By Ayman al-Warfalli
BENGHAZI, Libya (Reuters) — A man seized by U.S. forces in Libya accused of involvement in an attack that killed the U.S. Ambassador in Benghazi in 2012 is a Syrian who had links to the suspected ringleader, Libyan military officials said on Tuesday.
U.S. special forces captured Mustafa al-Imam in the past few days and he is being transported to the United States, U.S. officials said on Monday, without giving more details.
Speaking on condition of anonymity, eastern-based military officials told Reuters Imam was believed to be a Syrian national aged between 35 and 40.
He had lived in the Benghazi district of Laithi where he frequented the same Al-Awza'i mosque as suspected ringleader Ahmed Abu Khatallah who was snatched by U.S. forces in 2014, the officials said.
U.S. prosecutors opened their case against Abu Khatallah this month.
Imam has been charged with "killing a person in the course of an attack on a federal facility" and providing "material support to terrorists resulting in death," the U.S. Justice Department said. He will appear before a federal judge in Washington when he arrives in the United States.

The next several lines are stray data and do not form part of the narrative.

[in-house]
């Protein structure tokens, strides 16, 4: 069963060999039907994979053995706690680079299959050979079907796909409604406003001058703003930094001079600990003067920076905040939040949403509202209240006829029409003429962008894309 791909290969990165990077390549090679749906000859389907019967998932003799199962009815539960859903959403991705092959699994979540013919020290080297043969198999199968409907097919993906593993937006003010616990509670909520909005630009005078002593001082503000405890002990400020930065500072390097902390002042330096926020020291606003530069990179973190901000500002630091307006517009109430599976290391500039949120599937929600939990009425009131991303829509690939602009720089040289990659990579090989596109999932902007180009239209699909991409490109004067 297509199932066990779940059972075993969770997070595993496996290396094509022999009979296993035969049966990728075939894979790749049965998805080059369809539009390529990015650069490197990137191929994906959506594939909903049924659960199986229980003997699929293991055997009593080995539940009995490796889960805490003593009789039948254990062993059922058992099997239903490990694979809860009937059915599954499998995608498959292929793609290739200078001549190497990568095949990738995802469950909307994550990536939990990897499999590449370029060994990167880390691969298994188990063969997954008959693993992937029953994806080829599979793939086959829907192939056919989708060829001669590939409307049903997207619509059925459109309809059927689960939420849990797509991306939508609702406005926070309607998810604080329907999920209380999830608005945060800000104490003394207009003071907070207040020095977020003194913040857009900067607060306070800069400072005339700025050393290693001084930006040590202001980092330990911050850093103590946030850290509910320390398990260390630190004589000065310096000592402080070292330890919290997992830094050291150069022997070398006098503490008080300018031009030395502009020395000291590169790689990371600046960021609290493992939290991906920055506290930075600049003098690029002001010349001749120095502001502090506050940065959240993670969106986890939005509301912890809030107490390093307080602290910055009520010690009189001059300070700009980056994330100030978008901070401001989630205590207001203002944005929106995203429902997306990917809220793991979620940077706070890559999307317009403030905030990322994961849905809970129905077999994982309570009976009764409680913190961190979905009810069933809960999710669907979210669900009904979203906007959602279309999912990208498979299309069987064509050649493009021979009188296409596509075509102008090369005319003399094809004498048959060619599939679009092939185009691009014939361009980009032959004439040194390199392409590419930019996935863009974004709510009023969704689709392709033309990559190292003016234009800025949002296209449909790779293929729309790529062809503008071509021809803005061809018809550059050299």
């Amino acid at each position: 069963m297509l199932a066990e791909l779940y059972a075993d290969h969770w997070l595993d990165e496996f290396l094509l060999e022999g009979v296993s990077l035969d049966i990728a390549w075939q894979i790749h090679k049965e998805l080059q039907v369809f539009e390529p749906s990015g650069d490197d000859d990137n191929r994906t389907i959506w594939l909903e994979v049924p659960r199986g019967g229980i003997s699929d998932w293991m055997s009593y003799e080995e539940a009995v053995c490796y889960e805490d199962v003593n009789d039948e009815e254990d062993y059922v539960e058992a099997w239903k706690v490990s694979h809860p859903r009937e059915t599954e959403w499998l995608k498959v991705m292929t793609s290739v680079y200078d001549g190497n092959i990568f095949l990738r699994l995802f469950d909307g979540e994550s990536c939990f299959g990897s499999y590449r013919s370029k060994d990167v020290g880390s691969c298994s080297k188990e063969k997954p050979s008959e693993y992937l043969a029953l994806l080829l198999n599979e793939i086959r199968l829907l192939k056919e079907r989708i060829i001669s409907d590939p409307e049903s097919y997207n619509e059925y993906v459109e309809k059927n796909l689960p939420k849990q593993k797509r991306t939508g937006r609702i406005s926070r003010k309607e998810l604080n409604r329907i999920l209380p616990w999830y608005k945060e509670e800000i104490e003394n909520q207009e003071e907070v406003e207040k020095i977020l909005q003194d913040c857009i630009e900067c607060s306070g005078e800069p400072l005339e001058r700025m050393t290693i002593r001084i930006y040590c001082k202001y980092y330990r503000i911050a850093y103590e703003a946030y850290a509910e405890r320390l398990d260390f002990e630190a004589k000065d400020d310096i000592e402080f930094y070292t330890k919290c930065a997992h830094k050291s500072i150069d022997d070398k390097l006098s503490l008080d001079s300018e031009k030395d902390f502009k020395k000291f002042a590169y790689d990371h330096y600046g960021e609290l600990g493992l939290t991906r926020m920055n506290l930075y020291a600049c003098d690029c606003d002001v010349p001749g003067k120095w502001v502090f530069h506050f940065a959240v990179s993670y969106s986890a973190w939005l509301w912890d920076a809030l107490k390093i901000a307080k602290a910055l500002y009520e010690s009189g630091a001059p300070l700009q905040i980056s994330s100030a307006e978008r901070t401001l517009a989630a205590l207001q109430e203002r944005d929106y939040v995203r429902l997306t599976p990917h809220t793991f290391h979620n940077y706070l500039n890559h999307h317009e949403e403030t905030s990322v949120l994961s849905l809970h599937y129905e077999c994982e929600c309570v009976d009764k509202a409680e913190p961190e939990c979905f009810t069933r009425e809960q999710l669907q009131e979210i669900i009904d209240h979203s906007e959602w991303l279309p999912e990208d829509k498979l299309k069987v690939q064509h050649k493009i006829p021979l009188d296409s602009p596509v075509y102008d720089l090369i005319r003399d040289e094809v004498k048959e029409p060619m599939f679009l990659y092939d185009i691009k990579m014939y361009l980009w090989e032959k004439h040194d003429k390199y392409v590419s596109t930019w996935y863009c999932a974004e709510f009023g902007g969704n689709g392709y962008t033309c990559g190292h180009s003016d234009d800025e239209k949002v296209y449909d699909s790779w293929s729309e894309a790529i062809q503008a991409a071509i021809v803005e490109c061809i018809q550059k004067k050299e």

Laithi was an Islamist stronghold that saw some of the heaviest fighting in a battle for control of Benghazi that began in 2014.
In July, eastern-based military commander Khalifa Haftar announced victory in the campaign, which pitted his Libyan National Army (LNA) against Islamists and other opponents.
Officials at the U.N.-backed government in Tripoli could not be reached for comment. The country has rival governments: one in the capital and another in the east allied to Haftar.
An eastern news agency backing the LNA published what it said was a picture of Imam standing in front of the Benghazi barracks of an armed group before it was taken by Haftar's forces. It said he had been captured by U.S. forces in the western city of Misrata.
The Benghazi attack, which killed Ambassador Christopher Stevens and three other Americans, was the topic of numerous congressional hearings, with Republican lawmakers critical of the way in which then-secretary of state Hillary Clinton handled the attack.
Libya has been mired in conflict since the 2011 overthrow of Muammar Gaddafi, with Islamists militants gaining ground as fighting between rival factions created a security void.
(Writing by Aidan Lewis; Additional reporting by Ahmed Elumami in Tripoli; Editing by Ulf Laessing and Robin Pomeroy)